With the sort of blugeoning fit-the-peg-in-the-hole certainty familiar to those familiar with the police and/or the Victorians, the detectives on the case worked their way via hat and watch to a 24-year-old tailor named Franz Muller, who was German and thus seemed shifty. The only problem was that by the time they were ready to make their arrest, Mr Muller was already en route to America.

I won't give you the details of the rest of the story, which involves intrigue, complex watch- and hat-swapping scenarios, a brilliantly slow high-speed sea chase across two continents and a lot of confusion, but I will say that Kate Colquhoun is quite right to give her book the subtitle 'A Sensational Account'. It's one of those true stories so interesting that it ought to be fiction, and Colquhoun tells it sensationally (with all the 1860s connotations of the word) and at speed. There's a lot of high colour and general jollity, and though Colquhoun obviously has done her research on the era and the case, she doesn't smother the reader with needless superior knowledge (which I like, on the whole, although I do wish she'd found out about quotation marks - as a temporary academic I feel strongly that italics are not how we quote).

There's such a lot of atmosphere and local colour that it can get oppressive sometimes - cockneys hawking haddock, pea soupers, rough waves, sweltering Upper East Side days and so on - but if you shove all that fog out of the way there's an interesting and surprisingly informative account of Britain and America in the mid 1860s lurking beneath it. There's also a fairly interesting and twisty mystery. I was expecting an open and shut case, but the more I read, the more doubt began to worm its way into me. Could there be other explanations? Could Muller's alibi be true? I don't know, and now it's bothering my brain.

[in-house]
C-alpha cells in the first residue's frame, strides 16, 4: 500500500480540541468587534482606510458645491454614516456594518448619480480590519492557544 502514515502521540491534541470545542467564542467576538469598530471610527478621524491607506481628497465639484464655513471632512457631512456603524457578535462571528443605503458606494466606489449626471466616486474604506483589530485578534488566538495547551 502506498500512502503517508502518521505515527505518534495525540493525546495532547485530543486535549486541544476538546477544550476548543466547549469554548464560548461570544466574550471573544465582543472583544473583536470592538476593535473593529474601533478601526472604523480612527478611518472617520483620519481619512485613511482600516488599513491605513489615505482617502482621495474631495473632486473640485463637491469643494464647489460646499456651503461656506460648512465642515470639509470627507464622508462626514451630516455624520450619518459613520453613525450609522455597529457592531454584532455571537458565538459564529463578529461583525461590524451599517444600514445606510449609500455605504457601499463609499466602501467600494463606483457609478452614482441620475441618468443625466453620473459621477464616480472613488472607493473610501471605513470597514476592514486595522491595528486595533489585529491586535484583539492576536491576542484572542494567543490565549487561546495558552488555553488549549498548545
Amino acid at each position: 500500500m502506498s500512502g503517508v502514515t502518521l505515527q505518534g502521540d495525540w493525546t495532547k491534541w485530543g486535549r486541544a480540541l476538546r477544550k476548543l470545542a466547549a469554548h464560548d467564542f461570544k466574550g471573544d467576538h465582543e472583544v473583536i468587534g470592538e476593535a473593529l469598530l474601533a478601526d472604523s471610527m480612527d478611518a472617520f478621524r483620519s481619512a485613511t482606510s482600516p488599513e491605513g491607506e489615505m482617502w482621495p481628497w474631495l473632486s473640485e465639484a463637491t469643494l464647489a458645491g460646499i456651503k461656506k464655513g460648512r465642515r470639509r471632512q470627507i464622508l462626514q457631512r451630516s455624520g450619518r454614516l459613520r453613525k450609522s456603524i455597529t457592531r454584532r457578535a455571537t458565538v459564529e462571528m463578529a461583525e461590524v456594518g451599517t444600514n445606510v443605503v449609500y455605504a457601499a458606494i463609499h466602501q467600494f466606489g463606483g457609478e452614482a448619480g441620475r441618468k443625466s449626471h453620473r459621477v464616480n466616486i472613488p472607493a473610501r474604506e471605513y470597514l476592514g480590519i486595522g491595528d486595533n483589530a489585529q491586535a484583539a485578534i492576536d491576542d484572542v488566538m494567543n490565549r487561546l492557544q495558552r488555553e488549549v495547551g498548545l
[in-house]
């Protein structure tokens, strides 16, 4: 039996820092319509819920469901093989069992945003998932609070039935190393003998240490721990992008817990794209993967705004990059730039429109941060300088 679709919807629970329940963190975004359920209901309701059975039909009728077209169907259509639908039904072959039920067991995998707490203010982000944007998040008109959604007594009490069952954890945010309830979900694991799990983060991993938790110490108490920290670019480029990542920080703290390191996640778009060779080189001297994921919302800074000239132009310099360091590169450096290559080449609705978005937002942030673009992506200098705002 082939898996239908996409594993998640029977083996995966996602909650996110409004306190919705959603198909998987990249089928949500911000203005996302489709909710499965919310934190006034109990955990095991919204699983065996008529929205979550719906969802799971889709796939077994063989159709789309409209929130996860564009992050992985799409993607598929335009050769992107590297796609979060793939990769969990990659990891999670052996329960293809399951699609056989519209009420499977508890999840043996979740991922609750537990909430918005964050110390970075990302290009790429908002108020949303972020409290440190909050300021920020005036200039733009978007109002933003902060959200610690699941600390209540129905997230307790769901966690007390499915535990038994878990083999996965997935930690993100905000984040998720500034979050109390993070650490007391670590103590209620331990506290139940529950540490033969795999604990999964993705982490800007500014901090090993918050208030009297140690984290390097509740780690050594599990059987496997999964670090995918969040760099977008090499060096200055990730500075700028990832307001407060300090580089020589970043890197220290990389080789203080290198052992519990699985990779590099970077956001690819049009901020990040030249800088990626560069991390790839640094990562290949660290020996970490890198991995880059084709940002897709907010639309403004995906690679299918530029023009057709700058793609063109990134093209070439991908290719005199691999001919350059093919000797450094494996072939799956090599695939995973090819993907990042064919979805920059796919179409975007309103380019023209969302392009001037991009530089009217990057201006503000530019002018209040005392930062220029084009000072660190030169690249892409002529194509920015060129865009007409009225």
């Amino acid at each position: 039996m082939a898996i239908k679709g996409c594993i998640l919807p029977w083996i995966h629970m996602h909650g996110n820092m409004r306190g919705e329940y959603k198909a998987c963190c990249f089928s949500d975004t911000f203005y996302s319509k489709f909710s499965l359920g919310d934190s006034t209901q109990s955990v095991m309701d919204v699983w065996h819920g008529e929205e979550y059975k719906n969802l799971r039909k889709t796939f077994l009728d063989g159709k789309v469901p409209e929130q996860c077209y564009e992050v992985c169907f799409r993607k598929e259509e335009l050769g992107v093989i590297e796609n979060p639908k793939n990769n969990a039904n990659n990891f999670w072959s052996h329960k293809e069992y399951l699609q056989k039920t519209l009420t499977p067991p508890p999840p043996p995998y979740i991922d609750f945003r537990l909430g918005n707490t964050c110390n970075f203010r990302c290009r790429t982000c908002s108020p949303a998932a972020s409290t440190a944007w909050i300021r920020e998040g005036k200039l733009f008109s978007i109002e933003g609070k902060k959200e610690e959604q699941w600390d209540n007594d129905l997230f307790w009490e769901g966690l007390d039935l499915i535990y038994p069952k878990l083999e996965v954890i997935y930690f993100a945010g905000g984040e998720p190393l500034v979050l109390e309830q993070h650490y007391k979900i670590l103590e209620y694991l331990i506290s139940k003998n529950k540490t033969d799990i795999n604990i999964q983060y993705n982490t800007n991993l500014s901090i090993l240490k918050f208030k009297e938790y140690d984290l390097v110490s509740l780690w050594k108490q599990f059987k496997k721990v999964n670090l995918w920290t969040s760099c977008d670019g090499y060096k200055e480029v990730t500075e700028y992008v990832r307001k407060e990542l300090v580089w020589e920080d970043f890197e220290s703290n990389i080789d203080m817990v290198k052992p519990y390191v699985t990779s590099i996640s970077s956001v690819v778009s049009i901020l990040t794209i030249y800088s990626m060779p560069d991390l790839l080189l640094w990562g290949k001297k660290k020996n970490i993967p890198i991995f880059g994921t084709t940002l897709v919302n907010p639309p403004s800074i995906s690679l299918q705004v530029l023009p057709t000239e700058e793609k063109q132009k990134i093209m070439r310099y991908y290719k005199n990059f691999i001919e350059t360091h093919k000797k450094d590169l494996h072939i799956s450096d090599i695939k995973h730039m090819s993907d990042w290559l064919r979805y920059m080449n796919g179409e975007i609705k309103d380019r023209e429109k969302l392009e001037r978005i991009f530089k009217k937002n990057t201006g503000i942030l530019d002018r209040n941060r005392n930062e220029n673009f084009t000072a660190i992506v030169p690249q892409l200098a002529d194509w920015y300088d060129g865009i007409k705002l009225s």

I do find it odd that, at the end, after managing to question so much of the evidence against Muller, Colquhoun doesn't come down firmly on one side or the other over the question of his guilt. I think she thinks he didn't do it, or that it was sort of an accident, but she doesn't say, and it left me feeling slightly at a loose end. Sensation fiction is supposed to end with certainty, damn it, and the small matter of this being fact shouldn't prevent a good bit of editorial wrapping-up.

What we do hear is that the Briggs case heralded a new era in train safety, in that it made people realise for the first time that train safety might be a good idea. It also (and I know this from my own crime obsession) was the crime that spawned a thousand books. You can see the shadow of Mr Briggs in countless train-carriage murder mysteries, in hordes of respectable white-haired murder victims, in foreign suspects and thrilling chases and objects that manage to silently tell the story of the crime.

Not, of course, that this would be much consolation to Mr Briggs, or, if he was innocent, to Mr Muller. But it's all very interesting to think about, and Kate Colquhoun's presentation of the Briggs case is also a lot more fun to read than Love and Mr Lewisham was. Enjoyable stuff.

3 stars.

1 comment:

  1. I can't think of anything good to say. But I enjoyed this one.